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Omnipod

Discussion in 'Insulin Pump Forum' started by kimlouise1502_, Aug 25, 2017.

  1. kimlouise1502_

    kimlouise1502_ Type 1 · Active Member

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    Please can anyone help. I have been a t1 for 38 years and having a meltdown. I do 4
    Injections every day and and I carb count I do finger bloods at least 6 a day. I can't say I'm not happy but I'm struggling big time. I would like to know how I could see about a omnipod and whether it would be suitable for me. I have a few lumps in my thighs and stomach from the injections and I need to try something else. I know many people will say well you are a diabetic so you have to do injections but I'm not in the right mind set at the moment. I'm off with depression from work and not sure what else I can try. Please any advice will be helpful xx
     
  2. azure

    azure Type 1 · Expert

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  3. himtoo

    himtoo Type 1 · Well-Known Member
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    Hi @kimlouise1502_
    sorry to hear you are struggling at the moment :(

    I am on an omnipod and it is fab !!
    I would suggest speaking with the lovely people at Input -- link here http://www.inputdiabetes.org.uk/

    they can help with getting access to pumping.
    I would also get an appointment with your DSN ( diabetic nurse) to discuss just how much you are struggling.

    getting a pump is hard work ( lots of testing and very accurate carb counting ) but it does remove the actual injecting from daily routine.

    there are lots of great people on here too -- that will totally understand how you can be not at your tip top best ( diabetes is a drain on our emotional well being )

    do keep responding here too - also sending a big hug too [[[[[hug]]]]]
     
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  4. kimlouise1502_

    kimlouise1502_ Type 1 · Active Member

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    Thanks Paul

    I do carb counting anyway and lots of blood testing, fingers get sore after a while lol. I have an appointment with my diabetic dietician on Tuesday so I just phoned and ask about the omnipod and the lady I spoken too said she will leave a message for dietician and then she will know about it before my appointment. I will let you know what happens. I did look at the omnipod to see what it involves and you can fill in with novarapid insulin is this correct? but obviously I will still have to an injection for my lantus yes ? Sending big hugs back to you. It's nice to have someone who understands how it can knock you down x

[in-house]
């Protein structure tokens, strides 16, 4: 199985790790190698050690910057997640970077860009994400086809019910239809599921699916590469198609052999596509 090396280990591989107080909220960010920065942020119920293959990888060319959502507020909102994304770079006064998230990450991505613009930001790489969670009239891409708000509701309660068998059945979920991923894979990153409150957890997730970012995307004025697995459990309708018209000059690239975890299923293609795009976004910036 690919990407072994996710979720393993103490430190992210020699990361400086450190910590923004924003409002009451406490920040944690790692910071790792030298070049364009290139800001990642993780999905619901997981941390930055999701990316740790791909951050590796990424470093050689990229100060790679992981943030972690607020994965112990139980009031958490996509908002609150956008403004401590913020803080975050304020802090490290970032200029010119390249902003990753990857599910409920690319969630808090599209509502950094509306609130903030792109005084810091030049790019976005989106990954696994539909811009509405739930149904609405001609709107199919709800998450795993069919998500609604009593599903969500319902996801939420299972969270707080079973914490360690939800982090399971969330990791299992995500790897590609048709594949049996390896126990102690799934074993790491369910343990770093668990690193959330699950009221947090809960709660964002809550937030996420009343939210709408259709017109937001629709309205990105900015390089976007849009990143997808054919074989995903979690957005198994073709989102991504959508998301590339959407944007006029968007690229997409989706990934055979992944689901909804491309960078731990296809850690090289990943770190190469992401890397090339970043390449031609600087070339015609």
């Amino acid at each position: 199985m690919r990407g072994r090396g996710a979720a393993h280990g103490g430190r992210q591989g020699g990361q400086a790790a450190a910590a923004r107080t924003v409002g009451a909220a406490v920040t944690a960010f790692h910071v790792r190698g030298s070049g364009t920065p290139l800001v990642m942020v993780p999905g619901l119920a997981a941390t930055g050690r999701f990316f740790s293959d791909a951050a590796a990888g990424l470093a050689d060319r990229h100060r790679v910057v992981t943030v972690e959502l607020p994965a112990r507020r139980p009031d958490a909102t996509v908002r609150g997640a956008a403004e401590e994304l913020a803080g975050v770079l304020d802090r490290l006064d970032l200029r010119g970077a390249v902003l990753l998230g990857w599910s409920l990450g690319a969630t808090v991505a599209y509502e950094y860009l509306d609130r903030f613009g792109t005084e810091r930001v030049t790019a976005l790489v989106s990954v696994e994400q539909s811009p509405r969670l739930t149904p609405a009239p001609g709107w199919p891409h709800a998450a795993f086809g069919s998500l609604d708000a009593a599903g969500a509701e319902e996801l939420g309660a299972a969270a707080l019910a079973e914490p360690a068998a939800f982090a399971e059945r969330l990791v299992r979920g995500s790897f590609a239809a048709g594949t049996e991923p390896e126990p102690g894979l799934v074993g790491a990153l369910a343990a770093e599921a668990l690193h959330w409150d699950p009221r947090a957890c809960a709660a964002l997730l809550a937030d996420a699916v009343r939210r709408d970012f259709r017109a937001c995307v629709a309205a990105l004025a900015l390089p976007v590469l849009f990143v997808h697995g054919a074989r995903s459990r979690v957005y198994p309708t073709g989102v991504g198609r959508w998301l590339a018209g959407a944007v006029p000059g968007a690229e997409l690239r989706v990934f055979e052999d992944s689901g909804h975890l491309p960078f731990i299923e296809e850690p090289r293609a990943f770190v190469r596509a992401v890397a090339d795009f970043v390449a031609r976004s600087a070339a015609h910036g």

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  5. kimlouise1502_

    kimlouise1502_ Type 1 · Active Member

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    Just spoke to another dietician and she said there are stage to take and it could take up to 6 months. I don't have an issue with that after 38 years what's another 6 months. Anyway it could be something for me as I'm the diabetic and if it helps for a better life then she said that it should be some for the consultants to consider.
     
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  6. mytype1.life

    mytype1.life Type 1 · Well-Known Member

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    Hello :)

    My DSN talked to me about an insulin pump for years. I'm not sure why I had such preconceived ideas and reluctance to get one but I eventually said yes (18 months ago).

    The omnipod is great and it has changed my life. There is work to do and you still need to test but not injecting is such a blessing and it sounds like you need a rest from injections. I refill every 3 days but it's so much better than injecting numerous times a day.

    What's even better is it's so less obvious than I thought. No ones ever noticed it and you couldn't see it in my wedding dress! I exercise a lot and it doesn't get in the way.

    Hope that helps :)
     
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  7. himtoo

    himtoo Type 1 · Well-Known Member
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    hi @kimlouise1502_
    good news you have an appointment next Tuesday !!:)
    omnipod can take either novorapid ( what I use ) or actrapid , or novolog.

    when you are on a pump you don't take a long acting insulin ( like Lantus ) the novorapid does both the long acting and the short acting job with the 1 insulin.

    I would suggest you get the book "Pumping Insulin" by John Walsh -- really great book - explains lots and lots !!


    the dietician is correct in that there are some hoops to jump through -- but each CCG is different -- some are very quick ( 4-8 weeks ) and others like mine -- took me 13 months.